PyXLL Users' Forum

Discussion and Informal PyXLL Support => General Discussion => Topic started by: ScottB on February 12, 2014, 02:31:44 AM

Title: Portability of PyXLL
Post by: ScottB on February 12, 2014, 02:31:44 AM
Hi All,

I just found out about PyXLL and excited to learn more about it.

One important question I have is how portable is the extension?

Ideally I love to be able to make Excel Functions (or Macros) in python and have the python code embedded into the excel document. Then the document could be sent to someone without PyXLL or even python and use those functions. That way I could use PyXLL as an alternative to VBA macros.

Title: Re: Portability of PyXLL
Post by: Tony on February 12, 2014, 11:58:38 AM

this is not really the intended use-case for pyxll. The end user needs to have python installed and no code is ever embedded in the spreadsheet, it is all in external python modules and so the end user needs to have access to those modules as well (either deployed as eggs or your own distribution mechanism such as putting the code on a network drive).

This is by design as having code saved in spreadsheets causes more problems than it solves when it comes to releasing updates to that code. Spreadsheets that include VBA code and get sent around can result in inconsistent behavior as changes can be made in some copies of the sheet and not in others. Keeping the code separate from the sheet itself ensures that can never happen.

If you want your code embedded in the sheet you are better off sticking with VBA.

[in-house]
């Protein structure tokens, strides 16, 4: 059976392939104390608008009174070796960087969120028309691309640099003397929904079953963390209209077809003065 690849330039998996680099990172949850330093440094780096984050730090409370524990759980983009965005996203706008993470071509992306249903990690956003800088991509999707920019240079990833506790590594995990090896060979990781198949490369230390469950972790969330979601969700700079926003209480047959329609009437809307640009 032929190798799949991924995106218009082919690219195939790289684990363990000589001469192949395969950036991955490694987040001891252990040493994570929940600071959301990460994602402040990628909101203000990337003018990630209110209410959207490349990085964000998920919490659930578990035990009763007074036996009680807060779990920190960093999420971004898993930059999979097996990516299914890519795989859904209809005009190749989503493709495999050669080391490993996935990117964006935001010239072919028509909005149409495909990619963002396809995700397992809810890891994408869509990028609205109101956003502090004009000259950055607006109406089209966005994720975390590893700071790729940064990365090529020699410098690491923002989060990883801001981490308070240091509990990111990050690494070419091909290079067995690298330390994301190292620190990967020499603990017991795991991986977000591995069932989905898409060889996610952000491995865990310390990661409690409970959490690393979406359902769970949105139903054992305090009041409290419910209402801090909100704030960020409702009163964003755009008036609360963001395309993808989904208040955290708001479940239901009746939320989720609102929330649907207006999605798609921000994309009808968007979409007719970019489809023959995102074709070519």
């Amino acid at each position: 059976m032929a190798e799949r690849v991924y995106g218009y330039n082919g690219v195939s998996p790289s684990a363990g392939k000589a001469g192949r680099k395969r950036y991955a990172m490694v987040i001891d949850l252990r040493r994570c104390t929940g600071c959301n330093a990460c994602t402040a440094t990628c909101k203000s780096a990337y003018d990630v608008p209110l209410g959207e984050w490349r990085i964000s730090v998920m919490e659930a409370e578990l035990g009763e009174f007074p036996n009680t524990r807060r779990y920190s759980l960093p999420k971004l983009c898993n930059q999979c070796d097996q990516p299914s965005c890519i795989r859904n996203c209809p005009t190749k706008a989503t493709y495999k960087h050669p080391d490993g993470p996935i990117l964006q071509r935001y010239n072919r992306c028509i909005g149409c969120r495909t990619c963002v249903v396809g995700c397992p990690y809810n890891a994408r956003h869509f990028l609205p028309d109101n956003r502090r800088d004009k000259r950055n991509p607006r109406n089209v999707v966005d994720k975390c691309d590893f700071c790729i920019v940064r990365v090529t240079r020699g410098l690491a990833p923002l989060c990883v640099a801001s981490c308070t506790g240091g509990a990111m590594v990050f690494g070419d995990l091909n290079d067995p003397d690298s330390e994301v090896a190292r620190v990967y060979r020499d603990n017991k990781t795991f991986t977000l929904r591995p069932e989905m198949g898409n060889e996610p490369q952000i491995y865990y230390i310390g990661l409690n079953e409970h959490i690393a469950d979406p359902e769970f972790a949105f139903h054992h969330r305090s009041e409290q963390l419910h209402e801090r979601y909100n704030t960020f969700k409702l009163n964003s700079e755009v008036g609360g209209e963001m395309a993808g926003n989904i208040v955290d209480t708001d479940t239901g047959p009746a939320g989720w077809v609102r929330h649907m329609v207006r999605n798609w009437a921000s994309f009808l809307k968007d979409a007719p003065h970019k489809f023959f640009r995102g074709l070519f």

Best regards,
Title: Re: Portability of PyXLL
Post by: ScottB on February 13, 2014, 06:29:20 PM
Thanks for the fast reply. Would then an end user have to have pyxll installed in addition to standard python?

If it has to be separate, it be great to be able to package it as a self-contained feature that is sent along with an excel sheet. I am a coder for the federal government and have to often make custom excel spread sheets for non-computer oriented people. They should be able to install an add in after that fact, but outside of doing a basic python install or using features outside of the python that comes with ArcGIS (which unfortunately most use that) I am limited by what I can send out.
Title: Re: Portability of PyXLL
Post by: Tony on February 13, 2014, 06:38:57 PM
Hi Scott,

there is a tool for packaging python files together with the xll into a single binary called pyxll-bake, but it's not freely available to download.

Email me at info at pyxll dot com and I'll send you some more details.